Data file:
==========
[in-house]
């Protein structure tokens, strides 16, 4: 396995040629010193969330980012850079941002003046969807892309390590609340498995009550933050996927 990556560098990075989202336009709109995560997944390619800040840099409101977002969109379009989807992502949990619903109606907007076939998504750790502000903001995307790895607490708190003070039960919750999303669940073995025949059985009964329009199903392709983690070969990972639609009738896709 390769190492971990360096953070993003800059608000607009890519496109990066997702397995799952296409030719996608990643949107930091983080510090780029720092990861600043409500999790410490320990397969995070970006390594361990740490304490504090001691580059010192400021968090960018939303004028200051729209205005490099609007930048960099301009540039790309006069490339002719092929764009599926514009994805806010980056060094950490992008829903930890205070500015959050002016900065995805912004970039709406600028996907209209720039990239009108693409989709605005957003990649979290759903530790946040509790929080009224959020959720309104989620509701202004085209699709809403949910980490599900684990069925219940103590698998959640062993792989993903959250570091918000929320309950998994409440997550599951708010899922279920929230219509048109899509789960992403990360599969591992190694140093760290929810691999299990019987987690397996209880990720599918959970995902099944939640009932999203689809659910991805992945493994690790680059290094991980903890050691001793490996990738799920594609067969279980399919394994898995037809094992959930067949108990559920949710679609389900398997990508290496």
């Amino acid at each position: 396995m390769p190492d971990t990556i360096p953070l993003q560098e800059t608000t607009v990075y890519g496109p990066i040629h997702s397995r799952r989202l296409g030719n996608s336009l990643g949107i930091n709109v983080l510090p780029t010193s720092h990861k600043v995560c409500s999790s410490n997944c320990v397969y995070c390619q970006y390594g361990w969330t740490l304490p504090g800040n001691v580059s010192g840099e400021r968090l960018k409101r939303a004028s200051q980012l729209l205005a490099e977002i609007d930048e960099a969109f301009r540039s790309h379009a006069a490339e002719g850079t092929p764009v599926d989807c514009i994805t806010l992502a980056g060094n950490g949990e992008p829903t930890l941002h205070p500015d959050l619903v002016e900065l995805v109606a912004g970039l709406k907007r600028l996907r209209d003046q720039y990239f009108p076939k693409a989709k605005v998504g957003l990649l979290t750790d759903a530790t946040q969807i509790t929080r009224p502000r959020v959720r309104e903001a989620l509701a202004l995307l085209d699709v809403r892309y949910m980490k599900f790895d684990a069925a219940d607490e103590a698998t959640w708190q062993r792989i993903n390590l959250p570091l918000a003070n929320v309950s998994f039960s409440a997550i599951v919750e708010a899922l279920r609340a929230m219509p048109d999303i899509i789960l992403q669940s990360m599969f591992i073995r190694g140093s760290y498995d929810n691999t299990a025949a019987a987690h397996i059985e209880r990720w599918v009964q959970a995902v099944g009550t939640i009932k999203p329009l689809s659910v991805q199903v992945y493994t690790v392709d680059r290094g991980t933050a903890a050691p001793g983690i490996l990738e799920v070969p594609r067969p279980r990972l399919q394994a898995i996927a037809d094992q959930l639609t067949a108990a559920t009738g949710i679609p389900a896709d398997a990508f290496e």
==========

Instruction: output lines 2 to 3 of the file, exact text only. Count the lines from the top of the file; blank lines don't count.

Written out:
């Protein structure tokens, strides 16, 4: 396995040629010193969330980012850079941002003046969807892309390590609340498995009550933050996927 990556560098990075989202336009709109995560997944390619800040840099409101977002969109379009989807992502949990619903109606907007076939998504750790502000903001995307790895607490708190003070039960919750999303669940073995025949059985009964329009199903392709983690070969990972639609009738896709 390769190492971990360096953070993003800059608000607009890519496109990066997702397995799952296409030719996608990643949107930091983080510090780029720092990861600043409500999790410490320990397969995070970006390594361990740490304490504090001691580059010192400021968090960018939303004028200051729209205005490099609007930048960099301009540039790309006069490339002719092929764009599926514009994805806010980056060094950490992008829903930890205070500015959050002016900065995805912004970039709406600028996907209209720039990239009108693409989709605005957003990649979290759903530790946040509790929080009224959020959720309104989620509701202004085209699709809403949910980490599900684990069925219940103590698998959640062993792989993903959250570091918000929320309950998994409440997550599951708010899922279920929230219509048109899509789960992403990360599969591992190694140093760290929810691999299990019987987690397996209880990720599918959970995902099944939640009932999203689809659910991805992945493994690790680059290094991980903890050691001793490996990738799920594609067969279980399919394994898995037809094992959930067949108990559920949710679609389900398997990508290496």
């Amino acid at each position: 396995m390769p190492d971990t990556i360096p953070l993003q560098e800059t608000t607009v990075y890519g496109p990066i040629h997702s397995r799952r989202l296409g030719n996608s336009l990643g949107i930091n709109v983080l510090p780029t010193s720092h990861k600043v995560c409500s999790s410490n997944c320990v397969y995070c390619q970006y390594g361990w969330t740490l304490p504090g800040n001691v580059s010192g840099e400021r968090l960018k409101r939303a004028s200051q980012l729209l205005a490099e977002i609007d930048e960099a969109f301009r540039s790309h379009a006069a490339e002719g850079t092929p764009v599926d989807c514009i994805t806010l992502a980056g060094n950490g949990e992008p829903t930890l941002h205070p500015d959050l619903v002016e900065l995805v109606a912004g970039l709406k907007r600028l996907r209209d003046q720039y990239f009108p076939k693409a989709k605005v998504g957003l990649l979290t750790d759903a530790t946040q969807i509790t929080r009224p502000r959020v959720r309104e903001a989620l509701a202004l995307l085209d699709v809403r892309y949910m980490k599900f790895d684990a069925a219940d607490e103590a698998t959640w708190q062993r792989i993903n390590l959250p570091l918000a003070n929320v309950s998994f039960s409440a997550i599951v919750e708010a899922l279920r609340a929230m219509p048109d999303i899509i789960l992403q669940s990360m599969f591992i073995r190694g140093s760290y498995d929810n691999t299990a025949a019987a987690h397996i059985e209880r990720w599918v009964q959970a995902v099944g009550t939640i009932k999203p329009l689809s659910v991805q199903v992945y493994t690790v392709d680059r290094g991980t933050a903890a050691p001793g983690i490996l990738e799920v070969p594609r067969p279980r990972l399919q394994a898995i996927a037809d094992q959930l639609t067949a108990a559920t009738g949710i679609p389900a896709d398997a990508f290496e």